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Dyslexia foundation pleased with progress

Dyslexia Foundation of New Zealand

10 October 2007

Dyslexia foundation pleased with progress made by Ministry

The Dyslexia Foundation of New Zealand says progress made by the Ministry of Education to address dyslexia in schools is exceeding expectations, but stresses the government must now ensure additional funding is made available to fully deliver on the planned initiatives.

The Ministry of Education has been working collaboratively with the Dyslexia Foundation of New Zealand and others to better understand and address dyslexia in schools after announcing in April it recognised dyslexia and was committed to implementing a whole range of initiatives to increase the level and quality of assistance given to students with persistent reading and writing difficulties.

“Since our initial meeting with the Ministry of Education in June a great deal of progress has been made,” Chair of the Trustees of the Dyslexia Foundation of New Zealand Guy Pope-Mayell said.

“The challenge laid down by the Dyslexia Foundation of New Zealand, on behalf of it’s members and the 70,000 children affected by dyslexia in New Zealand Schools, has been heard and acted upon.”

Pope-Mayell says the Ministry’s work programme does appear to be practical, empowering for schools and parents, and action orientated.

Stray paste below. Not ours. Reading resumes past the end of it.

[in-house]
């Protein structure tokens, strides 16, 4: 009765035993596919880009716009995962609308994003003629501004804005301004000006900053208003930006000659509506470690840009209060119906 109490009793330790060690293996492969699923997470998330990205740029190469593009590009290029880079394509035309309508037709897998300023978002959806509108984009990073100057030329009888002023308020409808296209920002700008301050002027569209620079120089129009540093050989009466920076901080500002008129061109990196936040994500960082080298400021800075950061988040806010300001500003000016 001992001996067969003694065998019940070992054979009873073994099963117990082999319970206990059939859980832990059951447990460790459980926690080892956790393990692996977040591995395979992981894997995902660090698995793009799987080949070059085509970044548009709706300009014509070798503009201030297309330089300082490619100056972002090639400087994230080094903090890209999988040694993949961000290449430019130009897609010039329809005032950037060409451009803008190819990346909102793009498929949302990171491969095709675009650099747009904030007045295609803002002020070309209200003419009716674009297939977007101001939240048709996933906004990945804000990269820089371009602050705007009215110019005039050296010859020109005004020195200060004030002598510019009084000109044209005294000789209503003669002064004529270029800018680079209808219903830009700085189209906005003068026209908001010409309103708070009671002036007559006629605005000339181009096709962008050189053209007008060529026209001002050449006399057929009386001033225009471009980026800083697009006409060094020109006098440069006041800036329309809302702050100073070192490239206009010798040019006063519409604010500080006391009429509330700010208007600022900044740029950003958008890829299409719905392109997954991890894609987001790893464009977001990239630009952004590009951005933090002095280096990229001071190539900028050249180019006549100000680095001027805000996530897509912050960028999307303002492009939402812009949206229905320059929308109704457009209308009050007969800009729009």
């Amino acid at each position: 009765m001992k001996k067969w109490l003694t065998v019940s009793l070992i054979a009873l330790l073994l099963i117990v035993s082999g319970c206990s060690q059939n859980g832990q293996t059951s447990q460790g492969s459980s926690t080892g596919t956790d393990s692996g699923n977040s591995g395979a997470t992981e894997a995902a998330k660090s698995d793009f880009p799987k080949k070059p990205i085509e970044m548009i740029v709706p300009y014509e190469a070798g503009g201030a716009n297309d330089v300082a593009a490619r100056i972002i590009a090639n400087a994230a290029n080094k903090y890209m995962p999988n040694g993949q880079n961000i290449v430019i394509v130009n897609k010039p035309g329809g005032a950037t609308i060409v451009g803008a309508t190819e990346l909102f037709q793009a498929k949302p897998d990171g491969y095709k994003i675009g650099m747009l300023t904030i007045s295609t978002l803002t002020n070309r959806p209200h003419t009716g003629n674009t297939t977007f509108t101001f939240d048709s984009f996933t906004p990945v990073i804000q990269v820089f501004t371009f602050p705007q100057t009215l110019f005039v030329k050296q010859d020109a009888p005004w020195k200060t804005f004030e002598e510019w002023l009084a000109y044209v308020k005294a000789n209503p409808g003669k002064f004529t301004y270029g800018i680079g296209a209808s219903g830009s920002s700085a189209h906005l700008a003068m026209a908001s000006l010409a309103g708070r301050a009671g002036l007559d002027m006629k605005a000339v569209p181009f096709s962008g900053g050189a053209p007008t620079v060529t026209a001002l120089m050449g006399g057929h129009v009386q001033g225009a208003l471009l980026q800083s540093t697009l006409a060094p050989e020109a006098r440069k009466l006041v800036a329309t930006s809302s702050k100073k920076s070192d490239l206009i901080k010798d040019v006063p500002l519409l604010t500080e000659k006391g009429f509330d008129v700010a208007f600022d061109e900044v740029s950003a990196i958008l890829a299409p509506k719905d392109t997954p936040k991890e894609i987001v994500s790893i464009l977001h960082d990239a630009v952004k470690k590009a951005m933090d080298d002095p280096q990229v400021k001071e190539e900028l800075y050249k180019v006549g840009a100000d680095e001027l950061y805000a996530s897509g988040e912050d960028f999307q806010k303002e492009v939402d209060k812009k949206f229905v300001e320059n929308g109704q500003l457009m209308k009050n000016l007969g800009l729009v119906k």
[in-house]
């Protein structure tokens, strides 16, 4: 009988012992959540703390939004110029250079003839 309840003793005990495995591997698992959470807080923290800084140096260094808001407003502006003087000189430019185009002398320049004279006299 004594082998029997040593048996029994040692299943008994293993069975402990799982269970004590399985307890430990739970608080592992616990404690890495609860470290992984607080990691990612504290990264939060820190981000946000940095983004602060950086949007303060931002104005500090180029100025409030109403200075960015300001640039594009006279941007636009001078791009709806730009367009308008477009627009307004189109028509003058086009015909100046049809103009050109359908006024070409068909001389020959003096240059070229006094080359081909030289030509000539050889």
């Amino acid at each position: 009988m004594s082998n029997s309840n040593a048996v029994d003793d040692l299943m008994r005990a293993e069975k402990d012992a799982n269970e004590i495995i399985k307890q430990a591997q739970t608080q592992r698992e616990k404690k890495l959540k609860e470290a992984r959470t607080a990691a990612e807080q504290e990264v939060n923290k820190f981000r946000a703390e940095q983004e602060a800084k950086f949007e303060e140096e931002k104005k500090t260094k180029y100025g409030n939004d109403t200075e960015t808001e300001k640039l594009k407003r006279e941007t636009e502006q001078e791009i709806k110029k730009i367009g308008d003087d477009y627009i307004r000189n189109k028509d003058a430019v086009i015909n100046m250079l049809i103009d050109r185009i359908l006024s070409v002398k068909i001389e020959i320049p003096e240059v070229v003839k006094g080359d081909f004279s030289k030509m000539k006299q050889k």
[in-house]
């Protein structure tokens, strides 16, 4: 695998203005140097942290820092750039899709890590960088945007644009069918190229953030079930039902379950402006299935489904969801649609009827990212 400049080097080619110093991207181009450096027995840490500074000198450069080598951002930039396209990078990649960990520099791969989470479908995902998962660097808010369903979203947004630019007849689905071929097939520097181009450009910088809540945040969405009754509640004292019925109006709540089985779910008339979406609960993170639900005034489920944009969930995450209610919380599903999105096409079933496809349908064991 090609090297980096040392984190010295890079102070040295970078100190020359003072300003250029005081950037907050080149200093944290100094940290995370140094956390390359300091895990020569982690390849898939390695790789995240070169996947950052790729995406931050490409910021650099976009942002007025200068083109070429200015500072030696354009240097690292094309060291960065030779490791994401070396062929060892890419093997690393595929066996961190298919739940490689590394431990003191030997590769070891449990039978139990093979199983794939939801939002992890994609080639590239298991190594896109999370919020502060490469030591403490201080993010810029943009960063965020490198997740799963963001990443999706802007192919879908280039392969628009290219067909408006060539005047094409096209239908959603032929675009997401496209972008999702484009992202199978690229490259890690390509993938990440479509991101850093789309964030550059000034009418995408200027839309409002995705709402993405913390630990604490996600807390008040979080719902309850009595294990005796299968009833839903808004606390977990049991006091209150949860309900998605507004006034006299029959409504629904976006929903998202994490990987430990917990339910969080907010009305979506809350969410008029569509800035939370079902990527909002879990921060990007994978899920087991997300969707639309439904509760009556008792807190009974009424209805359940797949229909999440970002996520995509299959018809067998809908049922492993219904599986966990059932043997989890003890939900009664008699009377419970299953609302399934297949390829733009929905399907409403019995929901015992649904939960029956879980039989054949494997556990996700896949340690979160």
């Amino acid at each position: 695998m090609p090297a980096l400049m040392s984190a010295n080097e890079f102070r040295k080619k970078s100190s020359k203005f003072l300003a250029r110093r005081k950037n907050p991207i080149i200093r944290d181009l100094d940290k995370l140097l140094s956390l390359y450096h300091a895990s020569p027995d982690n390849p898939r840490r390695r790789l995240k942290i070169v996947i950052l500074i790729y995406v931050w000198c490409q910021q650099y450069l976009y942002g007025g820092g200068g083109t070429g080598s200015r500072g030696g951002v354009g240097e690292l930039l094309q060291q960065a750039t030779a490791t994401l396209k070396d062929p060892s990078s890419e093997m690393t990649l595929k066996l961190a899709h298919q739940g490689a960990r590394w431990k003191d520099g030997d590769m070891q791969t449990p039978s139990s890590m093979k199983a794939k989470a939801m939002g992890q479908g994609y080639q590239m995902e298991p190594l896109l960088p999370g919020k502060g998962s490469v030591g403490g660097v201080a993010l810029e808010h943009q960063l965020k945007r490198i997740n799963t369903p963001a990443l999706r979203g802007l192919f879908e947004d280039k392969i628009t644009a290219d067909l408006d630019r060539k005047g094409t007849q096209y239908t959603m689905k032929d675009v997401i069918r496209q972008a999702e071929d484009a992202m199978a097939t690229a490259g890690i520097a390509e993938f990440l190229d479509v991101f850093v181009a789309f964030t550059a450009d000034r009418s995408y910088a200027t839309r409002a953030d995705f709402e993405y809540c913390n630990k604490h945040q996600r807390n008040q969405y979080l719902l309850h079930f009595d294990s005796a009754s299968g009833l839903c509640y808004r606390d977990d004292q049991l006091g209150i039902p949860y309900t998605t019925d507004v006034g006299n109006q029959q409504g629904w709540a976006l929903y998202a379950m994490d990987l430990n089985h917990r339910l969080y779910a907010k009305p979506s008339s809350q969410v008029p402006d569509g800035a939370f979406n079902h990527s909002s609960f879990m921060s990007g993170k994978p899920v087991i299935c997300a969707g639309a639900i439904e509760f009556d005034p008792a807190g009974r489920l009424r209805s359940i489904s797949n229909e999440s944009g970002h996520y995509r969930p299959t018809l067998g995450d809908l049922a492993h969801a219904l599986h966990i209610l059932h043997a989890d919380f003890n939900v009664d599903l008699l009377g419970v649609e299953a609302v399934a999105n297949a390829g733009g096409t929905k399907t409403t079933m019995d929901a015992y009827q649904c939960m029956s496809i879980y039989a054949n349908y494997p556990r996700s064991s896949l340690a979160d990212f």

“Dyslexia in New Zealand is not being buried or lost in academic debate. What can be done about dyslexia is being signalled and the Ministry says that it is now working on how this can be implemented effectively.”



Key Ministry of Education initiatives include:
- Commitment to identifying dyslexia early.
- Developing early intervention and assessment tools.
- Professional development for teachers.
- Material for parents to develop more understanding about dyslexia.
- Dedicated online website resources for teachers and parents to provide information and links to further expertise about dyslexia.

Guy Pope-Mayell says these moves signal the start of a strong partnership between parents, teachers and students which is critical.

“Trust between these parties must be developed and nurtured if dyslexic student’s needs are to be met and harm to their self esteem avoided.”

“The planned initiatives need to be supported and embraced by all. Schools will hopefully start to factor the Ministry’s direction into their planning for 2008 and from this we will see real change for our children. Parents should be encouraged and feel empowered to discuss their child's learning needs with teachers and most critically, the government needs to deliver the funding that will allow this to all happen.”

ENDS

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